# Bernoulli's Principle (Fluids)

**Bernoulli's principle** states that the pressure of a fluid *decreases* when either the velocity of the fluid or the height of the fluid *increases*. Bernoulli's principles is integral to the design of airplane wings and ventilation systems. The actual equation itself resembles conservation of energy, however, in lieu of studying the motion of an individual particle, Bernoulli's principle generalizes for a collection of particles with a uniform density.

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## Derivation

Bernoulli's principle actually relates pressure to two separate phenomena. One is the idea that if a fluid moves faster, the individual particles will spread out more, decreasing the pressure on the surroundings. The other is the idea that as the amount of fluid above decreases, the particles will be less compacted, thus exhibiting less apparent pressure.

In both cases, the density of the fluid provides a "default" closeness of the particles in the fluid, so density is incorporated into the principle as well.

$P_A + \frac12 \rho v_A^2 + \rho gh_A = P_B + \frac12 \rho v_B^2 + \rho gh_B$

Fluid flows from one pipe into a second of smaller cross-sectional area. Which pipe feels a greater pressure from the fluid? (Assume they are on level ground.)

By continuity, $A_1 v_1 = A_2 v_2$. Since $A_1 > A_2$, $v_1 < v_2$. Bernoulli's principle for two sections of pipe at the same height is just $P_1 + \frac12 \rho v_1^2 = P_2 + \frac12 \rho v_2^2.$ Since equality must be maintained, $v_1 < v_2$ implies $P_1 > P_2$. $_\square$

Note:Perhaps counterintuitively, the pressure is greater in the wider section with the lower fluid velocity. As an analogy, consider a traffic jam caused by road construction which takes two lanes down to one. In this scenario, the "congestion" (or pressure) is worse in the wider two-lane section, where drivers are being forced to consolidate into just one lane, than in the skinnier one-lane section later.

A chimney near the surface of the earth is used to draw the smoke out of a fireplace and carry it up and out of the building. If it is determined that a $38 \text{ Pa}$ pressure difference is required to pull the smoke through a chimney, how tall in meters should the chimney be? (Assume the air around the fireplace and the top of the chimney is still.)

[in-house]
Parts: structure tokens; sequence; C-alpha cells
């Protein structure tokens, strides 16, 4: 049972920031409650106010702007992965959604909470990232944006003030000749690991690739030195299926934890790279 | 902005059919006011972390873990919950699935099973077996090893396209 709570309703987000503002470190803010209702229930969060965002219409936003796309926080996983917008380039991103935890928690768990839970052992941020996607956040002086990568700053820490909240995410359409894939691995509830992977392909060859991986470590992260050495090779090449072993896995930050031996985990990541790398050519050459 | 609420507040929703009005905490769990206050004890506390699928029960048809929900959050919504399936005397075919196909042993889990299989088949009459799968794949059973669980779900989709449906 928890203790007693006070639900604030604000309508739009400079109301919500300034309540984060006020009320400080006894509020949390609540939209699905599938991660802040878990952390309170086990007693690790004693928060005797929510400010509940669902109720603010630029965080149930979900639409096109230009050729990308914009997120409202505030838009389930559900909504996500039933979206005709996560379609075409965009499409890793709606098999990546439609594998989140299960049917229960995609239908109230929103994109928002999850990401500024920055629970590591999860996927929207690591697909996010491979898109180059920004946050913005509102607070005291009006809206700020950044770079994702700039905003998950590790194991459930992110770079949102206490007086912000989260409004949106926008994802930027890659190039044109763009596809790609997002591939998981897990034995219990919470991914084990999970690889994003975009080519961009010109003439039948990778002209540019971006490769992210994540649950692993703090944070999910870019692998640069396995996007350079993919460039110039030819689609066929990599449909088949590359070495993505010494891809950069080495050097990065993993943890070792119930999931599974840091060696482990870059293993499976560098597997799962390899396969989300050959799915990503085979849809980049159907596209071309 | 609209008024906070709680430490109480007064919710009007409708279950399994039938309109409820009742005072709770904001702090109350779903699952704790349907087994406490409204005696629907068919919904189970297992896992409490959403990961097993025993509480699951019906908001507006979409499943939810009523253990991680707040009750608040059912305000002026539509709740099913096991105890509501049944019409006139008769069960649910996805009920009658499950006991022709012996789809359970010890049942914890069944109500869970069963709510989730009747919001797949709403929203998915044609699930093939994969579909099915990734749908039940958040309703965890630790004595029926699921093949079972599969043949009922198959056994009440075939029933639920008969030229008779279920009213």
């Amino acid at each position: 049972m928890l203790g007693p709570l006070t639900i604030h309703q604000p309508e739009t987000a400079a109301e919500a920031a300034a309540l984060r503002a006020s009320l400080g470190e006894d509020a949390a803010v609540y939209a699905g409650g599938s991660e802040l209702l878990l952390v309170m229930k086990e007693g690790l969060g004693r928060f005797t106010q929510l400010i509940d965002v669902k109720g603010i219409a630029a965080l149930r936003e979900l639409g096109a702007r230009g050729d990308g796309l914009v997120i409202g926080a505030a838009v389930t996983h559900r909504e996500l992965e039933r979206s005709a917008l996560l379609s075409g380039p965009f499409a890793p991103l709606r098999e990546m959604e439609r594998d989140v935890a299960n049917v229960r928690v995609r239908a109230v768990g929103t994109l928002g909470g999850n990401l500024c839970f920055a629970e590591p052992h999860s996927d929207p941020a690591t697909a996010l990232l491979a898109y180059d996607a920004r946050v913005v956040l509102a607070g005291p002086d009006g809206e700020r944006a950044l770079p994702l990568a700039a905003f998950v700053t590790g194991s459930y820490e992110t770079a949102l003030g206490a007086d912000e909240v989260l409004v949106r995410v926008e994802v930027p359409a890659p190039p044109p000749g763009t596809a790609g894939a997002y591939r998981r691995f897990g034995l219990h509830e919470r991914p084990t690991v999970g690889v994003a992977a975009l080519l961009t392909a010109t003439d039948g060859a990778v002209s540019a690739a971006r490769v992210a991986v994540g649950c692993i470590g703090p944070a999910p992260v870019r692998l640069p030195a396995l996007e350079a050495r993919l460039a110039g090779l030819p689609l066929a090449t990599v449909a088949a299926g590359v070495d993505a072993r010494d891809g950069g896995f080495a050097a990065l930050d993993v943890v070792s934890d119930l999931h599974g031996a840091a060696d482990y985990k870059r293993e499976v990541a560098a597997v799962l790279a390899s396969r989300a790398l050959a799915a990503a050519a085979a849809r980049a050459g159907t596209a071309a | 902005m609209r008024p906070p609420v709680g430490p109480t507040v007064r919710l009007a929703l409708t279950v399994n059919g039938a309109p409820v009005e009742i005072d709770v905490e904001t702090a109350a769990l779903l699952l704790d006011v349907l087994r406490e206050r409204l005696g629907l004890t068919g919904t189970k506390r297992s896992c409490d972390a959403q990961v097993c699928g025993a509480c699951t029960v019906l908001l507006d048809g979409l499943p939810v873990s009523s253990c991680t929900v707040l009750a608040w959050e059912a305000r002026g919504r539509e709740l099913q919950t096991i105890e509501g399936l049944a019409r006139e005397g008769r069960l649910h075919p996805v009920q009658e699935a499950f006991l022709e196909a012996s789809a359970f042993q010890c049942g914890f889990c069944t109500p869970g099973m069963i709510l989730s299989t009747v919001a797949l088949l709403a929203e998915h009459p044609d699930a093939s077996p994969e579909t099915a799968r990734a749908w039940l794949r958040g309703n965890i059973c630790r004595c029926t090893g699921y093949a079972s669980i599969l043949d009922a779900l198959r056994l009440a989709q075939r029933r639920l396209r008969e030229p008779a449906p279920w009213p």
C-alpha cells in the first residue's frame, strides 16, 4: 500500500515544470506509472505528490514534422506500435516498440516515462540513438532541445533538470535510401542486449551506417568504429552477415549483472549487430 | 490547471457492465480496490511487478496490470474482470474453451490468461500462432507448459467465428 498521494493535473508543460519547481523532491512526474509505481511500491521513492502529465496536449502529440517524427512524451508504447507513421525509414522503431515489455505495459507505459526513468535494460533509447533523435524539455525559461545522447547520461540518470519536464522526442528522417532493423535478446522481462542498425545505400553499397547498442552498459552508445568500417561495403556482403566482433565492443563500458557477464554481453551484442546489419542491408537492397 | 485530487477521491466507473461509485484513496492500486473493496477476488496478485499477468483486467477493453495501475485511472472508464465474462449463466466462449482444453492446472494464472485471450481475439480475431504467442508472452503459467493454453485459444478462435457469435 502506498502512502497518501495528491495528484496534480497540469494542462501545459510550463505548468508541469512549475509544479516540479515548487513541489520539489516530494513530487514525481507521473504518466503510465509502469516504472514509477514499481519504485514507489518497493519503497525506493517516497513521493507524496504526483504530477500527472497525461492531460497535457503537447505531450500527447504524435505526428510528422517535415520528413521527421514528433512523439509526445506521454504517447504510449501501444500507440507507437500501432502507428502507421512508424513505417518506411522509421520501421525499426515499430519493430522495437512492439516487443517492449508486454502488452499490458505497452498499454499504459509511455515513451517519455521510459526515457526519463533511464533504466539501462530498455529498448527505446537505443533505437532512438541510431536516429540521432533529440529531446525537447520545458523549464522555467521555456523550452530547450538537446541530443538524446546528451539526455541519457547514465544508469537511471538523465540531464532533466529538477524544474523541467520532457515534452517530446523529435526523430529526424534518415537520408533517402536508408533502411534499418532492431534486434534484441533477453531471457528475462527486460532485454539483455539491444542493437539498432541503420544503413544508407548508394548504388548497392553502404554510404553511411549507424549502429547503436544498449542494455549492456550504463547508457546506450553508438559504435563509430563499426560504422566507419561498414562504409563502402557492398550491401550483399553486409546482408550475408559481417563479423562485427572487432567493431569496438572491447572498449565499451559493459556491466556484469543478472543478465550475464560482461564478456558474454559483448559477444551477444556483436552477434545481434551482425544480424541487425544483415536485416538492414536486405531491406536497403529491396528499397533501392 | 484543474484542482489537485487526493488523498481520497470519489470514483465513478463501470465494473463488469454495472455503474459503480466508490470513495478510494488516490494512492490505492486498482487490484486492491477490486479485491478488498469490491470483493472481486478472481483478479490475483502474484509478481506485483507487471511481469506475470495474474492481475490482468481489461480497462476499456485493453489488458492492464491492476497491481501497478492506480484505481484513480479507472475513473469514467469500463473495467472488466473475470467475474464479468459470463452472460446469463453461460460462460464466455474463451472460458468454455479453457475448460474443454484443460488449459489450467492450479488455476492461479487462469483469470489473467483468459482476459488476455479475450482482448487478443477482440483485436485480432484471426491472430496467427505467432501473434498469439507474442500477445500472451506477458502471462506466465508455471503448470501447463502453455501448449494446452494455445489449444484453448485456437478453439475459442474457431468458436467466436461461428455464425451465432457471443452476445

Since the air is still at the base and the top, $\frac12 \rho v^2 = \frac12 \rho (0)^2 = 0.$ So Bernoulli's equation simplifies to $P_A + \rho g h_A = P_B + \rho g h_B.$ Let the fireplace be location A and the top of the chimney be location B. The height of the chimney is then $h_B - h_A$. Solving the equation above for his relation yields $h_B - h_A = \frac{P_A-P_B}{\rho g}.$ The pressure difference provided is $38 \text{ Pa}$, density of air is $1.29 {\text{ kg}^3}/\text{m}$, and the acceleration due to gravity near the surface of the earth is $9.8 \text{ m}/\text{s}^2$. So, $h_B - h_A = \frac{38}{(1.29)(9.8)} = 3.0 \text{ (m)}.$

$1~\mbox{atm}$? Give your answer in **meters**.

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**Details and Assumptions:**

- $1~\mbox{atm}=101,325~\mbox{Pa}$.
- The acceleration of gravity is $-9.8~\mbox{m/s}^2$.
- The density of water is $1~\mbox{g/cm}^3$.

$0.1~\mbox{m}$ and a spigot of radius $0.01~\mbox{m}$. Initially the lemonade is at a height of $0.5~\mbox{m}$ in the vat. You then open the spigot. How long does it take for all the lemonade to flow out of the vat in **seconds**?

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**Details and Assumptions:**

- The vat is open to the air at the top.
- The acceleration due to gravity is $-9.8~\mbox{m/s}^2$.

## Formal Proof

In order to describe fluids in active flow, start with **the conservation of matter**: when fluid moves from one position to the next, it must do so in such a way that no fluid matter is destroyed.